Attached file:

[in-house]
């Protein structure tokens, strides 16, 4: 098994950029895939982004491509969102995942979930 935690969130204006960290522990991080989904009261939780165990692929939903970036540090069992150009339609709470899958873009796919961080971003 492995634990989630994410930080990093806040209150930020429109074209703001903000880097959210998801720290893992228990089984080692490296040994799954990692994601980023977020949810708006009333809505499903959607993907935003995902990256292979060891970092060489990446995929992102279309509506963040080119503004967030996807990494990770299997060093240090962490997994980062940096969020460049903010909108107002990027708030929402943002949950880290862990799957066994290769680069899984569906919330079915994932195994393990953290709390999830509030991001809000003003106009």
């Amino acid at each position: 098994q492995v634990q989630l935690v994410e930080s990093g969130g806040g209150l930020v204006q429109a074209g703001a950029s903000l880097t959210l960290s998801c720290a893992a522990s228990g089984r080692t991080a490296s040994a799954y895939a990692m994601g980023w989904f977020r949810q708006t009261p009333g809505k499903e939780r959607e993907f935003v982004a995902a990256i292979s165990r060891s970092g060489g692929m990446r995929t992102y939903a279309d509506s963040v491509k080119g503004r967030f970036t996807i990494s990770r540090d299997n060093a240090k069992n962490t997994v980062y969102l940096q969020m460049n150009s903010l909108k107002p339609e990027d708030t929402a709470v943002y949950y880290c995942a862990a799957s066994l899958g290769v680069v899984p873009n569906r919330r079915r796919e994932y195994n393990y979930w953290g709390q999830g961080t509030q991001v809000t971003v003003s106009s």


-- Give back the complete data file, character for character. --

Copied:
[in-house]
């Protein structure tokens, strides 16, 4: 098994950029895939982004491509969102995942979930 935690969130204006960290522990991080989904009261939780165990692929939903970036540090069992150009339609709470899958873009796919961080971003 492995634990989630994410930080990093806040209150930020429109074209703001903000880097959210998801720290893992228990089984080692490296040994799954990692994601980023977020949810708006009333809505499903959607993907935003995902990256292979060891970092060489990446995929992102279309509506963040080119503004967030996807990494990770299997060093240090962490997994980062940096969020460049903010909108107002990027708030929402943002949950880290862990799957066994290769680069899984569906919330079915994932195994393990953290709390999830509030991001809000003003106009």
């Amino acid at each position: 098994q492995v634990q989630l935690v994410e930080s990093g969130g806040g209150l930020v204006q429109a074209g703001a950029s903000l880097t959210l960290s998801c720290a893992a522990s228990g089984r080692t991080a490296s040994a799954y895939a990692m994601g980023w989904f977020r949810q708006t009261p009333g809505k499903e939780r959607e993907f935003v982004a995902a990256i292979s165990r060891s970092g060489g692929m990446r995929t992102y939903a279309d509506s963040v491509k080119g503004r967030f970036t996807i990494s990770r540090d299997n060093a240090k069992n962490t997994v980062y969102l940096q969020m460049n150009s903010l909108k107002p339609e990027d708030t929402a709470v943002y949950y880290c995942a862990a799957s066994l899958g290769v680069v899984p873009n569906r919330r079915r796919e994932y195994n393990y979930w953290g709390q999830g961080t509030q991001v809000t971003v003003s106009s």